Thursday, August 22, 2013

widow brain

There is no place in any of the self help, grief management, spiritual journey literature that discusses widow brain.  Lots of tips on emotional recovery, moving on but not a word about what happens in your head.  

Widow brain should become a new medical diagnosis. Briefly it is the inability to manage information. I have found it almost impossible in some ways to keep all this stuff straight.  I think it is a safety mechanism, a kind of mental shut off valve that keeps you afloat.   Examples are endless, good hearted friends send multiple emails about a get together and you either a) forget what they wrote, b) shelve them to read at another time and don't do it, c) simply space it all together.

However, that said, there is a list a mile long that needs attention most if it new territory.   Most of that list has consequences that get your attention such as hospital bills and warranty renewals on machinery that you didn't know you had.  Or the phone calls you get from various organizations.  To date my favorite is Mount Sinai financial folks who call and want to talk to Tom. The first time this happened I was nice and said he had passed away  However the 5th time my rather nasty response was.." he is still dead nothing much has changed. How can i help you?: Widows brain can also be snarky and unpleasant.

There are other symptoms such as simply staring out into space rather content to think about nothing as it is easier than tackling the to do list or forgetting what you were doing or going entirely.  Staying present seems a better alternative than planning too far ahead.

 Widows brain also has a dark side which is not recommended but needs to be recognized for what it is.  There are nightmares, and restless sleep or no sleep at all .  It is the widows brain on overdrive.

From now on I have promised myself to try to be a bit more aware of when the WB is kicking in and simply use the term to explain why I have screwed something up. It is not an excuse it is just a manifestation of a process.  Hopefully one that others understand.

Sunday, August 11, 2013

Down East

My 93 year old mom and I leave our cabin in Maine tomorrow early to beat the traffic.  We have been here about two weeks.  She has come Down East every summer for the last 89 years.  Things have changed on the coast but there are constants. It is the constants that are note worthy.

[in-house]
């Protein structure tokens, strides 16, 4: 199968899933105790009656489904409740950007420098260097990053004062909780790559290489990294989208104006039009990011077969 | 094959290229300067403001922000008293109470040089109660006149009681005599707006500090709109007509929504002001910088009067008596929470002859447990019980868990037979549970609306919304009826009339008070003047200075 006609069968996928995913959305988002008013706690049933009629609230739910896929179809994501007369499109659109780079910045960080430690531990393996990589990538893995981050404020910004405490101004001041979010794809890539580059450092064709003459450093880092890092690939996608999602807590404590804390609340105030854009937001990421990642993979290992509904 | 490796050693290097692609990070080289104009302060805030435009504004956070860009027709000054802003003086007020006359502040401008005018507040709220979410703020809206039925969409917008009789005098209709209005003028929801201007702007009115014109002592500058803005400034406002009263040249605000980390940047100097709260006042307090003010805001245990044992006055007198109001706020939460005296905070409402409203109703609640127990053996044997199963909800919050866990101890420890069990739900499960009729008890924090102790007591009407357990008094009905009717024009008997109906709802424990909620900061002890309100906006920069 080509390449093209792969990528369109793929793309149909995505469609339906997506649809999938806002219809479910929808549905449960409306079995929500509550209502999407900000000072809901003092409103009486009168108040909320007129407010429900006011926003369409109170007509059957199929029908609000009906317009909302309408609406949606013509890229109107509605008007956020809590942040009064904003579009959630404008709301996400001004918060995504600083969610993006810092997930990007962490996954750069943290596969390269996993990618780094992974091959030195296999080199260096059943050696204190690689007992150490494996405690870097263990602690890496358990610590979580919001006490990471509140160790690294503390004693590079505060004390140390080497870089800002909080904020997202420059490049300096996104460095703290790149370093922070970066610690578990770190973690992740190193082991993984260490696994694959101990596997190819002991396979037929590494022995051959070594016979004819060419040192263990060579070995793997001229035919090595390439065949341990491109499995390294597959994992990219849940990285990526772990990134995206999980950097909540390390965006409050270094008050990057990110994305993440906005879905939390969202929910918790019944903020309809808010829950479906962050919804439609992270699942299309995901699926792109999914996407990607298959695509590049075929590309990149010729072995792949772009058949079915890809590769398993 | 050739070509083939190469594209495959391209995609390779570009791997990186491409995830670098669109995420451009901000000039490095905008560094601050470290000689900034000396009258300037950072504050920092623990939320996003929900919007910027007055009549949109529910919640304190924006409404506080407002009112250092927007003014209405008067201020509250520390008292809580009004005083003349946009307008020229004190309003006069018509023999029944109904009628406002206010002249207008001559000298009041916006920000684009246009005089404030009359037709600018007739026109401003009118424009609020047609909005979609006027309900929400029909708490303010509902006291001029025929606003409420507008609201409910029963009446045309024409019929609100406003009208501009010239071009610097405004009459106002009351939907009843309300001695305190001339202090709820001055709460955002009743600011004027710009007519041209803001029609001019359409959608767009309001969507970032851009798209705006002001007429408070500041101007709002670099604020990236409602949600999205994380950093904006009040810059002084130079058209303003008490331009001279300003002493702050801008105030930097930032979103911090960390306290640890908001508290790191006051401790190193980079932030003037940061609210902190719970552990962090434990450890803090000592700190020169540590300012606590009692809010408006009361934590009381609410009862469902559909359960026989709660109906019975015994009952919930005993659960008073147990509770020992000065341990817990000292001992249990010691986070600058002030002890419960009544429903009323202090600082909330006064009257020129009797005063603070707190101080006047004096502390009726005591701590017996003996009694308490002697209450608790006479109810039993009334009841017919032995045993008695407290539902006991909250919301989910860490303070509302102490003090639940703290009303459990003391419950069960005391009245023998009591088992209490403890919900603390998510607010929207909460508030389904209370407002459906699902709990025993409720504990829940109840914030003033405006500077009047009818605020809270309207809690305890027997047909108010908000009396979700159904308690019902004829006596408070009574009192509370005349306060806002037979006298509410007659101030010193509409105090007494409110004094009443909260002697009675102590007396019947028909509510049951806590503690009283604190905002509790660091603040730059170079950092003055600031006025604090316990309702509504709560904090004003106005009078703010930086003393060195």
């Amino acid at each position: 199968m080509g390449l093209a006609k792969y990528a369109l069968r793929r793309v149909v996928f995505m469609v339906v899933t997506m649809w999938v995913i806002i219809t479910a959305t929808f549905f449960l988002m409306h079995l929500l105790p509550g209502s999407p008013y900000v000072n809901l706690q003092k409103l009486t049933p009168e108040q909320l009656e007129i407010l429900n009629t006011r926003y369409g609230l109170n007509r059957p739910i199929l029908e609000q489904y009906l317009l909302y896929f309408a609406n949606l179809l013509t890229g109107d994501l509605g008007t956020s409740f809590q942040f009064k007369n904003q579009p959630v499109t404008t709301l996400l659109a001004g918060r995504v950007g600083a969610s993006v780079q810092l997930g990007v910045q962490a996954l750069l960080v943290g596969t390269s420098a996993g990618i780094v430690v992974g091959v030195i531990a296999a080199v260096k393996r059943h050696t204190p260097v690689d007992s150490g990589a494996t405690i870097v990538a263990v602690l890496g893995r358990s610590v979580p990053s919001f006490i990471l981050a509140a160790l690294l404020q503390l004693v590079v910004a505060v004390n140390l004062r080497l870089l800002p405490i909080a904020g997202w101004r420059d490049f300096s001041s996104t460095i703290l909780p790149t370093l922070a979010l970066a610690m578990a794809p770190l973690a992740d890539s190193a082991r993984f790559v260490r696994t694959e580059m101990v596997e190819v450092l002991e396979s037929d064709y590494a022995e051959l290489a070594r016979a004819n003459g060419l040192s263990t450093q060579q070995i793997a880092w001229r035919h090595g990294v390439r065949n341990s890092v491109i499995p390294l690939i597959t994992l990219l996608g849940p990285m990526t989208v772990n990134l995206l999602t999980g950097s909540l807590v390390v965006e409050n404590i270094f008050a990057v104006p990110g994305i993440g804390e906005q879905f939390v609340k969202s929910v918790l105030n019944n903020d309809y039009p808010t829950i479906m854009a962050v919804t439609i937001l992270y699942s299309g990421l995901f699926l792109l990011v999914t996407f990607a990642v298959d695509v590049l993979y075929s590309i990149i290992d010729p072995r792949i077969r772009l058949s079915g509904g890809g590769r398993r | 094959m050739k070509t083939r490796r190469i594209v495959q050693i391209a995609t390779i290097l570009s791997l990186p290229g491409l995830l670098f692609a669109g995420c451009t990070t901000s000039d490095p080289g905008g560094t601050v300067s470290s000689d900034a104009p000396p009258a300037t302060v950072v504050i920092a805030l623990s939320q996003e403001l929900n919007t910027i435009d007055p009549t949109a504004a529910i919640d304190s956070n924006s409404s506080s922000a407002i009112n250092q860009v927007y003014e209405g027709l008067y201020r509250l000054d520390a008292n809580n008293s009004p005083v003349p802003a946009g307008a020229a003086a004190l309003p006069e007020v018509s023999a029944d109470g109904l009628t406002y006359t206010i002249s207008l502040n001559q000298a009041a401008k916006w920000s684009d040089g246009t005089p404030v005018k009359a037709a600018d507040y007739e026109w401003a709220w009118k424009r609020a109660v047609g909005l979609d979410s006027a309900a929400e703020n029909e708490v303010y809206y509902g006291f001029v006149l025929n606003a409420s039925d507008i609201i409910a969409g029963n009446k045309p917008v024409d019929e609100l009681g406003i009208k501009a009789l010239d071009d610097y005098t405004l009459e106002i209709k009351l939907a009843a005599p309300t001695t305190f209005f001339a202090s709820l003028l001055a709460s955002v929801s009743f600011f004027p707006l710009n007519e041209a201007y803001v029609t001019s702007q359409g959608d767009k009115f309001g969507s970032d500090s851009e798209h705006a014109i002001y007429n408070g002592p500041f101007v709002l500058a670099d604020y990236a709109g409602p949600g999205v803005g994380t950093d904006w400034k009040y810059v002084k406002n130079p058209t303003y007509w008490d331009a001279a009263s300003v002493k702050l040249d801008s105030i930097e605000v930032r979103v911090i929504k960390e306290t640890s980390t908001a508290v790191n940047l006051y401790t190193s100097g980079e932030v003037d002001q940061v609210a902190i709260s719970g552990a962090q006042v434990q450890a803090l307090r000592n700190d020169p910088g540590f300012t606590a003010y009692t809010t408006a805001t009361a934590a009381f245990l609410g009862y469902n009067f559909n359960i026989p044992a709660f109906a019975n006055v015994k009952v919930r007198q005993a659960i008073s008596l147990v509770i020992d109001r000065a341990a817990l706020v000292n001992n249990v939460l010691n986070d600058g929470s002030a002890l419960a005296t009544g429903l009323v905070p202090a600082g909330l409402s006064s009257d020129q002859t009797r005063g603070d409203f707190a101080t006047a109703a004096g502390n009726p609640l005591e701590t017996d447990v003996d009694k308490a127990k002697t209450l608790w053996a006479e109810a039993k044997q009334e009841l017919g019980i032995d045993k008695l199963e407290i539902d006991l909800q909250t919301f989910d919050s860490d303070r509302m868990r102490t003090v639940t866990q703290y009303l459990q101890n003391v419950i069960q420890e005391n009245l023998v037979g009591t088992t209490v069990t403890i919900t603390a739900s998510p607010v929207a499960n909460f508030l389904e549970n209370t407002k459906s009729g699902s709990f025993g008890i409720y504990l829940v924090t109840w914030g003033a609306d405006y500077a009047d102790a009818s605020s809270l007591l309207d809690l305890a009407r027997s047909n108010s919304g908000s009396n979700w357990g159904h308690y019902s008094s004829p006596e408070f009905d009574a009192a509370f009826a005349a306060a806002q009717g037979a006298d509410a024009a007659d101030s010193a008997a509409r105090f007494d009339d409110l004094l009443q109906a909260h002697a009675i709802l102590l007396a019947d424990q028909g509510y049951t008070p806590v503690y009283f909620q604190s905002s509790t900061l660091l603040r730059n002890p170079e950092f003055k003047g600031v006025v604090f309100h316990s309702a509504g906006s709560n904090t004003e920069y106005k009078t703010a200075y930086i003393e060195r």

My mom gave up rowing her little boat the Amiable Comfort this year. She said that she probably could row but getting in and out of the boat would be dodgy. That said she goes to the dock in the morning with her tea cup, inspects all the various boats, knots, sea birds and who is or not in the cove. She goes down to watch the tennis matches with the three or four other people in their 90's.  They have outlived practically everybody; in her case,  two husbands, a daughter in law, a son in law and a step son.  Still she takes an enormous interest in the harbor, the comings and going of boats and people. She is deaf but still engaged in what ever part of the conversation she can hear.  For many people old and young alike she is a constant.

For me the constants are in images such as the lovely old friendship sloop ghosting along wing and wing out the bay to the sea. The seals  screwing around splashing by the rocks  and the Ospreys who have the enviable skill of soaring above the sea and hurtling toward the surface to snatch lunch.  It would be lovely to have such a wing span.  There are other constants, boats coming in the harbor. Some skippered by people who have no idea what they are doing and others in older boats, gear everywhere but clearly expert.  The latter take great amusement and delight in the antics of the former. 

There are traditions that are  anchored in the sea and the granite of the coastline. One is the remembrance of the dead.  Our  small club, founded in 1901,  always reads the names of the those who have died  during  the year. It is the opening of the annual meeting.  The names are spoken aloud and there is a full minute of silence.  You can tell the widows and the widowers as they are the ones looking at the floor.  They read Tom's name this year. It seemed so strange but comforting to have it spoken aloud by strangers much the way those who are lost at sea are remembered.  The irony of the maritime tradition for a farmer was not lost on any of us.

So the summer winds down. Labor day is just around the corner and most of these little cottages will be put to bed. The days are a bit shorter and the nights are cool. I put a fire in the stove just yesterday. Kids go  back to school.  Then rather miraculously it will be summer again on the coast of Maine a whole year will have passed but there will be constants - a most comforting thought